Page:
My Favorite Books of 2019

Sometimes a good book can be even better than a delicious dessert!

I love reading, and also enjoy sharing my finds.

While I read hundreds of books this year, here are my favorite books published in 2019.

1. Big Sky, by Kate Atkinson

This is the fifth book in a series featuring Jackson Brodie, a private investigator.

The books in this series are different from some of Kate Atkinson’s other books that I also enjoyed, such as Life After Life.

I hadn’t read any of the books in the series prior to reading this, and I enjoyed it tremendously. Atkinson has a way of writing that is so charming and funny, and so real, that I literally hang on every word.

While this book has some great plot lines, the characters are also terrific. The book begins with Jackson Brodie relocating to a quiet seaside village, spending time with his teenage son and an aging dog. He stumbles upon a mystery, and it’s a doozy. 

I loved this book so much that I just re-read it — and I read it for the first time five months ago!

I’m currently reading the third book in the Jackson Brodie series — When Will There Be Good News? — and I’m really enjoying that as well. 

2. Olive, Again, by Elizabeth Strout

Strout’s first novel about Olive — Olive Kittredge — was published in 2008 and won the Pulitzer Prize. Olive, Again was published this year, and it’s already one of Oprah’s Book Club picks.

In the new novel, Olive Kittredge is back. She’s still feisty, but she’s older and more open-minded. 

Throughout the book, Olive encounters all kinds of characters and situations. From her late-in-life love interest to helping teenagers, a pregnant woman, or a nun, Olive’s brutal honesty tempered with empathy made me laugh and cry.

Watching Olive grow and change while reading the stories of how she touches others’ lives makes for fantastic reading.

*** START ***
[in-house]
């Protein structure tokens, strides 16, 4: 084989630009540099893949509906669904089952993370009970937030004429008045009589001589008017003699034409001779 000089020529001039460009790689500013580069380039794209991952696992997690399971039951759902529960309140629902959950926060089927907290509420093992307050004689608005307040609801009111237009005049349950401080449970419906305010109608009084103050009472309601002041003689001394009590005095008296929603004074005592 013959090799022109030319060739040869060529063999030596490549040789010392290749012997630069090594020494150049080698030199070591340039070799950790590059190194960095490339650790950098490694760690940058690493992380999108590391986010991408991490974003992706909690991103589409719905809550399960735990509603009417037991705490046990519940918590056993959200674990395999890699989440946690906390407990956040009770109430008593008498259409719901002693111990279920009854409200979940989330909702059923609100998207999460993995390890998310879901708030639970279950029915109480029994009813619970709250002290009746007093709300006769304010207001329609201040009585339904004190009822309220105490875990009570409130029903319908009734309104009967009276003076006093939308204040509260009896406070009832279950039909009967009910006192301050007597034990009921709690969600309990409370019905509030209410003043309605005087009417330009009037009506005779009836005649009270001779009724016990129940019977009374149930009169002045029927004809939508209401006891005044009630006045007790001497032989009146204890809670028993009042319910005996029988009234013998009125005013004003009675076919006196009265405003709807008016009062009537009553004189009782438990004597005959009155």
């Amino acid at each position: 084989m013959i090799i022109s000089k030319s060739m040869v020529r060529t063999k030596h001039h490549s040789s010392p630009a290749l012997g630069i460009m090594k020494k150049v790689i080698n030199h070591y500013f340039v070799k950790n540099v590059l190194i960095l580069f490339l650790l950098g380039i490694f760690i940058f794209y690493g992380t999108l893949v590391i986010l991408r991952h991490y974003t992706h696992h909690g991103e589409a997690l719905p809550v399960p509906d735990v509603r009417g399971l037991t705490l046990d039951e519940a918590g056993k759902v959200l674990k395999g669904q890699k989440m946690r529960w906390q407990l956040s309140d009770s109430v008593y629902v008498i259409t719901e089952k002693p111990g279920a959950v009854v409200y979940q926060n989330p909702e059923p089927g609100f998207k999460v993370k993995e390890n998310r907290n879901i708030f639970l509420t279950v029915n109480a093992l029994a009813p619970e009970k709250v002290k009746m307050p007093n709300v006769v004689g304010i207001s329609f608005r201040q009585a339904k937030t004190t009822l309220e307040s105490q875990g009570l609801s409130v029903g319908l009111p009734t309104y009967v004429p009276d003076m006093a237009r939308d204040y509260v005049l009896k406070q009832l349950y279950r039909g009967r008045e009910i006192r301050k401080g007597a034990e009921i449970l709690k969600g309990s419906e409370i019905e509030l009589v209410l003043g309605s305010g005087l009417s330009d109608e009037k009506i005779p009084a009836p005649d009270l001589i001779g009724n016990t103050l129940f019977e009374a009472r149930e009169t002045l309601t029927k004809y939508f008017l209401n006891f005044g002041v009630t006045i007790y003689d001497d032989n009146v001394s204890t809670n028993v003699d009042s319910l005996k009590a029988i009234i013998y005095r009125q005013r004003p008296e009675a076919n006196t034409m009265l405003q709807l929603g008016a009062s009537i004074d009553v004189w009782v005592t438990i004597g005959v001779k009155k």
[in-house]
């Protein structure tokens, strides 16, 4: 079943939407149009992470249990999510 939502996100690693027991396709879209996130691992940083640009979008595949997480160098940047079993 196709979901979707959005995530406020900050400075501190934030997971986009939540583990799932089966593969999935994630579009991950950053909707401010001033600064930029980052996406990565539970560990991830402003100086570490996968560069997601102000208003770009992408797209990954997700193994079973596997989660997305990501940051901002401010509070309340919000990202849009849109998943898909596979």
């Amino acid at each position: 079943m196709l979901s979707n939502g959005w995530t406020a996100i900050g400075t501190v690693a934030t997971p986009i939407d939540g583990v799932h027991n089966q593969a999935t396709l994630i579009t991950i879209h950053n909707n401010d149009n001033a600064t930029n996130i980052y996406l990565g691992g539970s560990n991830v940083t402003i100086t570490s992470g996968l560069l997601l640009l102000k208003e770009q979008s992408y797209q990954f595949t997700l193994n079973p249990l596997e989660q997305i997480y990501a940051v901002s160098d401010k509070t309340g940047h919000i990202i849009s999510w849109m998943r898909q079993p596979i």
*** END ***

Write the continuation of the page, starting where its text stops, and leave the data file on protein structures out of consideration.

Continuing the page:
3. The Song of the Jade Lily, by Kristy Manning

I love reading about cultures and places I didn’t know about. Don’t you?

The historical part of this novel tells the little-known story of Jewish refugees who fled to Shanghai during WWII (Who knew? Not me!).

In 1939, two young Jewish refugees meet in Shanghai and become friends. The war forces them apart, and they end up living very different lives.

The other part of the novel tells the story of Alexandra, who returns to Australia to be with her dying grandfather. Alexandra learns family secrets that tie into her grandmother’s past in Shanghai.

The combination of drama and learning about Jewish refugees who fled to Shanghai during WWII make this the perfect book club book.

4. The Testaments (the sequel to The Handmaid’s Tale), by Margaret Atwood

I remember reading The Handmaid’s Tale in college and being blown away. If you haven’t read that book, seen the movie or watched the Hulu series, The Handmaid’s Tale is about a world where men take over and women have no rights. It’s written from the perspective of a “handmaid,” who exists to bear a child of a high-level commander, whose wife can no longer bear children. 

The Testaments was published 34 years later, and the story takes place more than fifteen years after the events in The Handmaid’s Tale. Men still rule the Republic of Gilead, but there are major problems in the regime. By telling the stories of three women affected by Gilead, and how their lives converge, Atwood leads the reader to the shocking conclusion.

This novel answered questions from the first book and wrapped everything up nicely at the end. It’s another great book club pick.

5. Searching for Sylvie Lee, by Jean Kwok

I decided to read this after it was announced as Jenna’s Today Show Book Club pick.

I love a good mystery, and this one is big.

Sylvie is the beautiful, older daughter of the Lee family. She flies to the Netherlands to visit her dying grandmother and then disappears.

Amy, the younger, shy sister, narrates the story, and we learn that while she grew up with her mother and father, Sylvie was raised by distant relatives in another country because her parents couldn’t afford to keep her. When Sylvie goes missing, it’s up to Amy to step up and help the sister who has always taken care of herself. She shares details about their lives as she searches for Sylvie.

There are some twists, along with a great plot and sympathetic characters. I also learned about different cultures and countries. This was a great read.